As of February 2024, only six B-17s remain airworthy; five in the U.S., and one in the U.K. The B-17 known as the Memphis Belle, currently on static display in the National Museum of the United States Air Force, was the first heavy bomber to return to the U.S. after flying 25 missions over Europe.

A stock aircraft called B-17 Flying Fortress. Built with 168 of the finest parts, its root part is RCSTank1-2.

Built in the SPH in KSP version 1.12.5.

Real-life Counterpart Performance Stats

(B-17F Flying Fortress)

Maximum Speed: 325 mph (145 m/s)
Service Ceiling: 37,500 feet (11.4 km)
Range: 2,800 miles (4,506 km)

  • Combat Radius: 600+ miles (965.6+ km)

Source: Air Force Museum Website

Photo of the Baikerbanur Bombshell, which had recently been restored to airworthiness, flying over some mountains.


  • Type: SPH
  • Class: aircraft
  • Part Count: 168
  • Pure Stock
  • KSP: 1.12.5



Takeoff Instructions

  1. Make sure your cargo doors are shut.
  2. Engage the brakes and turn on SAS.
  3. Full throttle.
  4. Disengage brakes.
  5. Press and hold H (translate forward). It increases the propeller blade deploy angle - hence your speed. Stop at 25 degrees for now.
  6. Retract gear when airborne.
  7. Turn to your desired heading after gaining some altitude, then begin ascent.

Follow the Ascent Instructions before starting cruise.

Ascent Instructions

  1. Begin ascent at 66% throttle starting at 15 m/s vertical speed and a blade angle of 30 degrees. Increase blade angle at 5-degree increments until reaching 40 degrees. Vertical speed should stay between 10 and 20 m/s.

  2. Stop at 6.5 km altitude and cruise at 30% throttle. You should start at 145 m/s velocity after settling.

  3. Once your velocity reaches approximately 163 m/s, increase throttle to 66% again and climb to 7 km altitude at a vertical speed of 15 m/s.

  4. After reaching 7 km altitude, reduce throttle to 30% and begin the next step of your cruise.

  5. When you get close to a velocity of 160 m/s, repeat Step 3 until you reach 7.5 km altitude. Then resume your cruise; you should expect to start at 140 m/s when settled.

Check the RECOMMENDED CRUISE stats for what you should expect to end up with after completing this procedure.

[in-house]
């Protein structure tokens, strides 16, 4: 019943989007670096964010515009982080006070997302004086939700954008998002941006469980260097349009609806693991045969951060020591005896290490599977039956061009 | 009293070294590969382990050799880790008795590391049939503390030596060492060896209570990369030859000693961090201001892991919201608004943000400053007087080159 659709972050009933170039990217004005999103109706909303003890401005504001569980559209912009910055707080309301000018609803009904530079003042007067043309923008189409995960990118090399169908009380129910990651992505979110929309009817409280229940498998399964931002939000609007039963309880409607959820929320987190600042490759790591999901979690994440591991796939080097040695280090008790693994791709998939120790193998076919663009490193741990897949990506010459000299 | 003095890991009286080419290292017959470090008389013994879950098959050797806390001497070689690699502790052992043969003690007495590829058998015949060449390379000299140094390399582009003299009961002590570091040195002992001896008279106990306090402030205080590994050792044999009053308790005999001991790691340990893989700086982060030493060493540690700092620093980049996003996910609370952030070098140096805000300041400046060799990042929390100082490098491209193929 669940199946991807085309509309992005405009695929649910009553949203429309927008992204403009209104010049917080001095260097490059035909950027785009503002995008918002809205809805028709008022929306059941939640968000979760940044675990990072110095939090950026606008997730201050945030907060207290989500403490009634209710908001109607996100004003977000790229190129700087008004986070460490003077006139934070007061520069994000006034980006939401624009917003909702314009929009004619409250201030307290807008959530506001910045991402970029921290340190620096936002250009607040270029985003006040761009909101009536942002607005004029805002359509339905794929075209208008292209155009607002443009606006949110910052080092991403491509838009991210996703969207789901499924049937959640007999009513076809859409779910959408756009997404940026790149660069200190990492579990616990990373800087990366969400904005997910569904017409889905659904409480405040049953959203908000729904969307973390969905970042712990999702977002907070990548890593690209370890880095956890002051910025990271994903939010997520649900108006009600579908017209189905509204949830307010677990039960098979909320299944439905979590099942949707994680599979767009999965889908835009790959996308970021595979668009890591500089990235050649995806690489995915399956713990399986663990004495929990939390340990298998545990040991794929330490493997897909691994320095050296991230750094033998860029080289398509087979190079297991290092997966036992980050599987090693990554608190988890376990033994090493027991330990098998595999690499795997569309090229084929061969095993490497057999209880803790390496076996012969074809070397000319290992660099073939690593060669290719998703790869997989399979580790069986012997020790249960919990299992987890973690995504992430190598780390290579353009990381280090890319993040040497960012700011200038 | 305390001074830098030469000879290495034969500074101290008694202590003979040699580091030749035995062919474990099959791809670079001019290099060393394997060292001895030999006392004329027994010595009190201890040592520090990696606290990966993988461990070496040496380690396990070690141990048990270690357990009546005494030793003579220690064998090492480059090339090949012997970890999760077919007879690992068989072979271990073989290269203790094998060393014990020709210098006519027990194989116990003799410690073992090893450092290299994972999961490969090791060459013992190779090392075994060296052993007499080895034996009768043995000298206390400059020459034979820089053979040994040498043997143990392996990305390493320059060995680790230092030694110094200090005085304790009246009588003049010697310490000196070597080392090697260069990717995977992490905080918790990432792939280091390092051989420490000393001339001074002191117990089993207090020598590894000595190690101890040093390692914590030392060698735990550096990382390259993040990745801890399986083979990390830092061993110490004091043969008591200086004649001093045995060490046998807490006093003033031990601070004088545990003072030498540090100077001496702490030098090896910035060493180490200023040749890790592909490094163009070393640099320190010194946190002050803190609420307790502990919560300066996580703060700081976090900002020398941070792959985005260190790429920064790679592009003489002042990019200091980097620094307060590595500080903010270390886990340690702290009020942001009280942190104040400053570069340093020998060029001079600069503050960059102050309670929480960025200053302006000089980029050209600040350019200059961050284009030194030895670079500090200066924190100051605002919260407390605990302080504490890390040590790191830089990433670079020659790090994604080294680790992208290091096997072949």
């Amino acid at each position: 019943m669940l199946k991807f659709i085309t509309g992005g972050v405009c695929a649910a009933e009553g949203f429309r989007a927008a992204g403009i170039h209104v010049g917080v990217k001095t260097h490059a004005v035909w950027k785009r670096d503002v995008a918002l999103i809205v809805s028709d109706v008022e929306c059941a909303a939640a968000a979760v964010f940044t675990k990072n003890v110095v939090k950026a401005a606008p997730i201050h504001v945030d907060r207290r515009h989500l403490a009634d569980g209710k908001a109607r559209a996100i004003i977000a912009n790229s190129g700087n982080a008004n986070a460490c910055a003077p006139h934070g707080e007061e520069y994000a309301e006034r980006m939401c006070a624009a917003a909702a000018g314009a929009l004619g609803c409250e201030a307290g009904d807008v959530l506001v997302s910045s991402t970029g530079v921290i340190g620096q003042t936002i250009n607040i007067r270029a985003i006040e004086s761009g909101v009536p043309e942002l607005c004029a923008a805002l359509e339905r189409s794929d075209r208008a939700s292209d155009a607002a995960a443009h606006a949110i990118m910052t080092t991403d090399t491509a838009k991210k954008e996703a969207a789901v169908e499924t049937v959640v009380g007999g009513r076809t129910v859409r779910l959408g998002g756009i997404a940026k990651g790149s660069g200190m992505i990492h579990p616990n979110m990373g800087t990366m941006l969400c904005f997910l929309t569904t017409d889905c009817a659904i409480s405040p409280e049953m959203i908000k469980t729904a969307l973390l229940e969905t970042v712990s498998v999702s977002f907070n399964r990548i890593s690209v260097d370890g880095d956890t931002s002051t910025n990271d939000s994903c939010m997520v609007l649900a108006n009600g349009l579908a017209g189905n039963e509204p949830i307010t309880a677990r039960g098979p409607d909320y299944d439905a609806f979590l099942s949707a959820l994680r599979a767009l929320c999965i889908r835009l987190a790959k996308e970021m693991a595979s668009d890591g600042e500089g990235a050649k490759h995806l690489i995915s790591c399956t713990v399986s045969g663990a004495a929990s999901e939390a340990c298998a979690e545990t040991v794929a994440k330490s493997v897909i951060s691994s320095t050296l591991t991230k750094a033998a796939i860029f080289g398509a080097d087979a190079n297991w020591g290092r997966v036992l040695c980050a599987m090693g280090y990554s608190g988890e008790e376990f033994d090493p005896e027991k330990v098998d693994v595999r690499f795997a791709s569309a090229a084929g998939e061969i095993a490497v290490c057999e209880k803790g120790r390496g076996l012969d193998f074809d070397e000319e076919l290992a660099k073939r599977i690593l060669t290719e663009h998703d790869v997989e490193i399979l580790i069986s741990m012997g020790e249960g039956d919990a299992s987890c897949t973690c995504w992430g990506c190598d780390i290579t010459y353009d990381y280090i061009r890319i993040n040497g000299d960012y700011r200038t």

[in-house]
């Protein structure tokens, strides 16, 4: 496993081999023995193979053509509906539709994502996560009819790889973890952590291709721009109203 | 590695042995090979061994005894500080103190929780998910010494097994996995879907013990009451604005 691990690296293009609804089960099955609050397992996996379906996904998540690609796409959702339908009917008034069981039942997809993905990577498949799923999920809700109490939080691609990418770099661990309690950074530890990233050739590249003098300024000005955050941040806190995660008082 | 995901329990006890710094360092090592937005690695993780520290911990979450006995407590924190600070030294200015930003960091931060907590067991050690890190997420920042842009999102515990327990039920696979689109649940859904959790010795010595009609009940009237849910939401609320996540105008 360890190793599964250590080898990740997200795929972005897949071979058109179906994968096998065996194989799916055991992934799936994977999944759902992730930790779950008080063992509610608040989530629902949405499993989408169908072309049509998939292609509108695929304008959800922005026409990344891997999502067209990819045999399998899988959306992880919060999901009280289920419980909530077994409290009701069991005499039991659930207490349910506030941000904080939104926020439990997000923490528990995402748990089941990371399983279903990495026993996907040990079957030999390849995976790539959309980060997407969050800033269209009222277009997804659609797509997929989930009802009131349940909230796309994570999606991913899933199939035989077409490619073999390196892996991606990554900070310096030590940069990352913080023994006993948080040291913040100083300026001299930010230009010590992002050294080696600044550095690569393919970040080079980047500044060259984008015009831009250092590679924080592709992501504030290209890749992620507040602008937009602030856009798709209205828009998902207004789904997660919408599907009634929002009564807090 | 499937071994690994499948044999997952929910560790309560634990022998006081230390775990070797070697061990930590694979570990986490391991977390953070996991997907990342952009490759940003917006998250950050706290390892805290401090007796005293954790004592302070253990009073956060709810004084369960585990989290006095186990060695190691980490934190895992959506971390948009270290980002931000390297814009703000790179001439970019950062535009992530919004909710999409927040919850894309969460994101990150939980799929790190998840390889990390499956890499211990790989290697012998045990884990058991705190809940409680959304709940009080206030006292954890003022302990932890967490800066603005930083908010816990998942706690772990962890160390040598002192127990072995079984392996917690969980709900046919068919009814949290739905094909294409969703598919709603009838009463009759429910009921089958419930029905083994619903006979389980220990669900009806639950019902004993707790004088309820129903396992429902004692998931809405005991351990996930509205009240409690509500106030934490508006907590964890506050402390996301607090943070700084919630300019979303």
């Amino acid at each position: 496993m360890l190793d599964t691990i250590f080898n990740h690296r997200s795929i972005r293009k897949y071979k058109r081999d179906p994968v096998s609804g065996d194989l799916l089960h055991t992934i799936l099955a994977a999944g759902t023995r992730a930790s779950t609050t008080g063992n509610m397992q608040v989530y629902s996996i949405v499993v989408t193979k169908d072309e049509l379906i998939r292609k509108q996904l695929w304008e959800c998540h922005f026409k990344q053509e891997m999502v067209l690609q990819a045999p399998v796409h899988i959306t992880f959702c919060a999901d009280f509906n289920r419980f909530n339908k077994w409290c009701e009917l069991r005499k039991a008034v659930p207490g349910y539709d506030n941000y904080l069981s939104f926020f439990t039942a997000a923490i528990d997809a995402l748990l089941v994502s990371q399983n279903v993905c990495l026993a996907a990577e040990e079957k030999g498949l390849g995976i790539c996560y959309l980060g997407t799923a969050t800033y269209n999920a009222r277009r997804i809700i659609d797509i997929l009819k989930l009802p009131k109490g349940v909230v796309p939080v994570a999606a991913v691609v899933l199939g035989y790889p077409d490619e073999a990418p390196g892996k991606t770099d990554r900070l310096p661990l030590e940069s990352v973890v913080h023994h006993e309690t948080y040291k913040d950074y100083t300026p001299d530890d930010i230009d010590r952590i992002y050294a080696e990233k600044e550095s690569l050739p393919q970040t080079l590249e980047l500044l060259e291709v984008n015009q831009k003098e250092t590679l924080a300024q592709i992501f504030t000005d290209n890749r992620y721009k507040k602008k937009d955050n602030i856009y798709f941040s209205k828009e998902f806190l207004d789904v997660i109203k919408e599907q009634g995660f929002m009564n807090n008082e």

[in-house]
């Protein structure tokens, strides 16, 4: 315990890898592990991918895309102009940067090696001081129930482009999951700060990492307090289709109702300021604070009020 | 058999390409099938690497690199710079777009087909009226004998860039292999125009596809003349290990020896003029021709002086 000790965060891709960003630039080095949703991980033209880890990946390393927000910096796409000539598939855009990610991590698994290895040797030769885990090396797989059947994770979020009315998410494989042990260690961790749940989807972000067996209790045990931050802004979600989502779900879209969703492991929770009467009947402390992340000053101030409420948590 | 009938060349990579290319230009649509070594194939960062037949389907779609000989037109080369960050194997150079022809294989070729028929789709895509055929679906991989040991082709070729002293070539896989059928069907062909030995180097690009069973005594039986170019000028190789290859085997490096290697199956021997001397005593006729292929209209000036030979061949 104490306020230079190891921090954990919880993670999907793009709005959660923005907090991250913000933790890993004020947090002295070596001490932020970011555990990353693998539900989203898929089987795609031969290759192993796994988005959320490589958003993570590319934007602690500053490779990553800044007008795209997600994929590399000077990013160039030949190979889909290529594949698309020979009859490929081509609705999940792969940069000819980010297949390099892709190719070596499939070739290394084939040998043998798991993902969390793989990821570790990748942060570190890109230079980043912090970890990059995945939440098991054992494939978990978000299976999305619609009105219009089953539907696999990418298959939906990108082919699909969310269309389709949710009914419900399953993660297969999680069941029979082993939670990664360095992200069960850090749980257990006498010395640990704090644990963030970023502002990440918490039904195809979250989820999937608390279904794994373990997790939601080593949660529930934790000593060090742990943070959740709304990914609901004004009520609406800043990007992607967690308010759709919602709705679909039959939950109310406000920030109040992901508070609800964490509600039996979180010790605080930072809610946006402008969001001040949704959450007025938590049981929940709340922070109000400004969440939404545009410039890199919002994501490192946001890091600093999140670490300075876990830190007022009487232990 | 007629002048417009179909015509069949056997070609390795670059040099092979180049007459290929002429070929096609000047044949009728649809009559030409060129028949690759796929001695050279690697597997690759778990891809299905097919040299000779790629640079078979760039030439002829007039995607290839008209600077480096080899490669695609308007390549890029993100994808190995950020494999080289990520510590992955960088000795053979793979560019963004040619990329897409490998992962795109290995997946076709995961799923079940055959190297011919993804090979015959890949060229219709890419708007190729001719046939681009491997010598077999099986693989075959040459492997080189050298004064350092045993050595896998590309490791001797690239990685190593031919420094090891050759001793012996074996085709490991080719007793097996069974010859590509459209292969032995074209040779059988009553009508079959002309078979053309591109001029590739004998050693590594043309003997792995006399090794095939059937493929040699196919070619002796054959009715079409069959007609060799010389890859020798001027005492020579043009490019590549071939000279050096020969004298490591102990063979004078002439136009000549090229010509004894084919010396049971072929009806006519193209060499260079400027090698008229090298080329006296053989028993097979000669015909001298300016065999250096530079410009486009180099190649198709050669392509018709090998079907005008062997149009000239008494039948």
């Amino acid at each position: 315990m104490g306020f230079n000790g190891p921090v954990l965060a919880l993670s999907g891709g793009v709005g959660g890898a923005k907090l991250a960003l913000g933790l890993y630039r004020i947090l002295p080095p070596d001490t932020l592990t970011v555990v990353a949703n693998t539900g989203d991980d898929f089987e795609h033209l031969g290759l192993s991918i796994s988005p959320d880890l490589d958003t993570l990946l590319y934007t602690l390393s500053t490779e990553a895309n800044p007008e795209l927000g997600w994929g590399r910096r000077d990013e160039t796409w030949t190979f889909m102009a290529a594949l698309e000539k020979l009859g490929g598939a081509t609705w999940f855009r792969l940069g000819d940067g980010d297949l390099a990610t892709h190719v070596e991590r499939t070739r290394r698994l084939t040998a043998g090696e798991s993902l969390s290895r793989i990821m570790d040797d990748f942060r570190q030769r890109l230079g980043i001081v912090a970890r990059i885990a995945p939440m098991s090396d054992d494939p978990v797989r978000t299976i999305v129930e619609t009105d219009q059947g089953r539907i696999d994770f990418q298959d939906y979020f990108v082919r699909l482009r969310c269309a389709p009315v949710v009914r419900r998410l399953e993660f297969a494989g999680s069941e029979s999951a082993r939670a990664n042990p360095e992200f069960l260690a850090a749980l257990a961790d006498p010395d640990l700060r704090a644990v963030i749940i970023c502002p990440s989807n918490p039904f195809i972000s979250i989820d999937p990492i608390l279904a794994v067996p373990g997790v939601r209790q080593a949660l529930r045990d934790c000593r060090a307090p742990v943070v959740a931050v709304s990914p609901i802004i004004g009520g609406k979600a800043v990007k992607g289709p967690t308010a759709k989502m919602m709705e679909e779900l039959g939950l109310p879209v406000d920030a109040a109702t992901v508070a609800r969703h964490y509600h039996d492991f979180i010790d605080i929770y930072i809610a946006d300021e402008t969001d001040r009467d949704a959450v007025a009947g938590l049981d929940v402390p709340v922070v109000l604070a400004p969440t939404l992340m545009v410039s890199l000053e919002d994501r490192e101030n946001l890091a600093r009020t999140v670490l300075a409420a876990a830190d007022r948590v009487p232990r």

• And trust me, you do not want to skip the 7 km altitude stop.

Propeller Controls

  • H: Translate forward (increase blade angle)
  • N: Translate backward (decrease blade angle)

Cockpit shot from the lander can during the test cruise.

  • At first, just one second viewing out the window and the MJ aircraft autopilot would mess up and cause the plane to point downward and lose altitude. It took a while to get it back to cruise, which cost quite a bit of fuel - and, by extension, kilometers of range.
  • I then turned off the autopilot for a few seconds to get this shot. I still lost a bit of altitude, albeit not nearly as much as I would have if it was on.
  • After that cruise, I set the control point of the lander can to Forward.

Another beautiful color shot of the B-17 flying.

The B-17 had barely made it over Kerbin’s north pole when had 30 fuel units left. That was when the pilot shut off the engines and began its slow final descent.

  • It managed to glide almost 40 kilometers before touching down smoothly.
  • This is quite a beautiful picture, actually.


Altitude: 7.5 km (~24.6k ft; Class Alpha airspace)
Velocity: 140 m/s (~313 mph)

  • Will increase gradually over time.

Blade Deployment Angle: 40 degrees
Recommended Throttle:

  • Ascent to altitude: 2/3 (66%)
  • Cruise: 30%


1,000 km before immediate landing necessary.

A historic photograph of a B-17 stuck in the snow.

  • This one was damaged in combat from a Heinkelian fighter’s bullets puncturing the fuel tanks. While that fighter was soon forced to break off the attack, the bomber however was unable to return to base after its bombing run. So, the pilot performed a smooth landing over Marxan territory and the crew set up camp during a snowstorm.
  • They were eventually found by Marxan soldiers and, after a longer than usual waiting period, repatriated to Allied forces.

Landing Advice

After you land the plane, (unless you’re all done with it) press and hold N to return the blade angles back to 0 before taking off again.